London, five months before 7/7. Georgie is living a good life when one night of drinking with her best friend Julian leads to actions she will regret. 

When Georgie meets Nikolai, a former Russian soldier, in a pub while out alone, sparks fly. While Julian struggles to deal with her rejection, Georgie realises how deeply war-time incidents in Chechnya have affected Nikolai. She begins to suspect that the Russian is hiding something terrible from her.

Then London is attacked…

Blind Side explores love and friendship, guilt and betrayal, secrets and obsession. An explosive, debate-provoking thriller that confronts urgent issues of our times and contemplates some of our deepest fears.

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I mean this in the best possible way…this book wasn’t what I expected. I was even hesitant to read it initially because it’s touted as a psychological thriller and this past year psych thrillers haven’t been my favorite. I’ve actually been avoiding books that fall into that sub-genre but there was something about this one that intrigued me. I love that it’s set in London, one of my very favorite settings for crime fiction and I love that one of the main characters, Nikolai, was a Russian soldier who somehow ended up in London. With hints of love gone wrong and obsession, I felt I couldn’t pass this story up.

We initially meet Georgie and Julian, best friends for many years, who seem to live by the belief that men and women really CAN be just friends….or can they? When too much wine is mixed in with an underlying desire on one of their parts, one thing leads to another and when all is said and done Georgie is left, not only with a hangover, but massive regret. Initially, she believes they can still be friends despite knowing Julian’s true feelings but Julian has other plans in mind and little by little he becomes a man unhinged. What I really enjoyed was along with that storyline, Georgie continues to live her single and carefree life and she meets Nikolai at a pub one evening. He’s edgy, a musician, and very handsome…what more could she possibly ask for?  She is immediately drawn to this Russian, although he very much gives off a vibe of having secrets.

Who Nikolai really is and how he’s come to be in London makes for some very engaging storytelling as I was never really sure if he was on the up and up. He’s clearly hiding something and I couldn’t figure out if it involved his intentions toward Georgie or if he was personally dealing with too many inner demons as a result of fighting in the Russian army. Something was amiss and I was feeling tense about it! Couple this with the escalating troubling behavior by Julian and you’ve got an obsessive triangle that more than hints of drama, suspense, and danger.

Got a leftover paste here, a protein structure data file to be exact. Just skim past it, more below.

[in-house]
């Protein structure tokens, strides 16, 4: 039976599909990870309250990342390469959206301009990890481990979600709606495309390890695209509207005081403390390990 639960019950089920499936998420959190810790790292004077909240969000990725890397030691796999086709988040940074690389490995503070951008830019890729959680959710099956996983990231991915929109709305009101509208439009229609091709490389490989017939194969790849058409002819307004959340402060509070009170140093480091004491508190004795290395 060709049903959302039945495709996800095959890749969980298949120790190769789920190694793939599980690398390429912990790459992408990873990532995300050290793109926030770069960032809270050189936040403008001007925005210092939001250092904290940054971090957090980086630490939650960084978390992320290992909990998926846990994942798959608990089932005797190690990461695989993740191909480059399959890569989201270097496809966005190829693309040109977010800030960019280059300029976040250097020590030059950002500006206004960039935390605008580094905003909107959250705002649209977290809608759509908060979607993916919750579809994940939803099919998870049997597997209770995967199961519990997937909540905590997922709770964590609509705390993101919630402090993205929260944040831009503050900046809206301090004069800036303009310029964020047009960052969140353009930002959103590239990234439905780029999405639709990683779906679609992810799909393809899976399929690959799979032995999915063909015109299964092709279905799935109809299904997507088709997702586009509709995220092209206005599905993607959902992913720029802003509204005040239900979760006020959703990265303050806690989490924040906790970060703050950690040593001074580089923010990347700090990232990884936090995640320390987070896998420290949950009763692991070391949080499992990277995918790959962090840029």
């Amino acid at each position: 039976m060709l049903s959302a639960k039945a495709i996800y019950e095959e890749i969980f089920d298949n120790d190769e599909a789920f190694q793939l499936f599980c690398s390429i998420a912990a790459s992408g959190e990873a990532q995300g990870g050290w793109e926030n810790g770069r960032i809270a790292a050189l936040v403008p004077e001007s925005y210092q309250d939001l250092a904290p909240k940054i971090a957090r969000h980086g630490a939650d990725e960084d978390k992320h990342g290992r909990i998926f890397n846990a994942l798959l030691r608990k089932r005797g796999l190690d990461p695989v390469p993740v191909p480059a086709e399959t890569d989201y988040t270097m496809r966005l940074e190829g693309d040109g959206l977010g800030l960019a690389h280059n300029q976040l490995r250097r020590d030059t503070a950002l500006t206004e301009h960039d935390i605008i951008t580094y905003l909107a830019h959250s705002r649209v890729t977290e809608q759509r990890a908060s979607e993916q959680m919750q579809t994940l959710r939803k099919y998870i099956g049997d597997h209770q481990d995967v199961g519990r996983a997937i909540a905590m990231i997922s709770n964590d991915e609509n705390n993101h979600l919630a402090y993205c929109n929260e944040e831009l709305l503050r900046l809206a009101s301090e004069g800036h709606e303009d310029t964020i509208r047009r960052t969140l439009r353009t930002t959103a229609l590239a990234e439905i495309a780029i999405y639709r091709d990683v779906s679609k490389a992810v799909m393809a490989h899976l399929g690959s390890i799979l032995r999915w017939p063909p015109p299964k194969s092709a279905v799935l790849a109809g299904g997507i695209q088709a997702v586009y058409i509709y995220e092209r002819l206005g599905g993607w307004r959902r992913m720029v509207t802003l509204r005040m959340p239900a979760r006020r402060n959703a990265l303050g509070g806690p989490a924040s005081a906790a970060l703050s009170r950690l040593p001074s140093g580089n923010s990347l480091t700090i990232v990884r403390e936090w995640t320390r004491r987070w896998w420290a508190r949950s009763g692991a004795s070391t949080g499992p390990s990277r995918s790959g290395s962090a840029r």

Not only is there a compelling love/hate relationship going on but with the attacks on London as a backdrop, Ensor expertly explores terrorism and immigration, highlighting the inner workings of loyalty and betrayal. For these reasons, I would describe this book as part romantic suspense, part political thriller which is why I was so pleasantly surprised by it. I loved the variety of angles and the way the author brought all these threads together in the end. One criticism I do have, however, is that I don’t feel like I really knew Georgie and what made her tick. Being the main character and narrating the story I really wanted to feel more of a connection with her and I felt like she remained below the surface. For me, Nikolai was more fleshed out than her and I would’ve preferred it to be the other way around. Minor issue. Overall, this was a strong debut and I think if you’d like to try something different that’s also very timely, this might be a great choice for you.

Many thanks to Jennie Ensor for my copy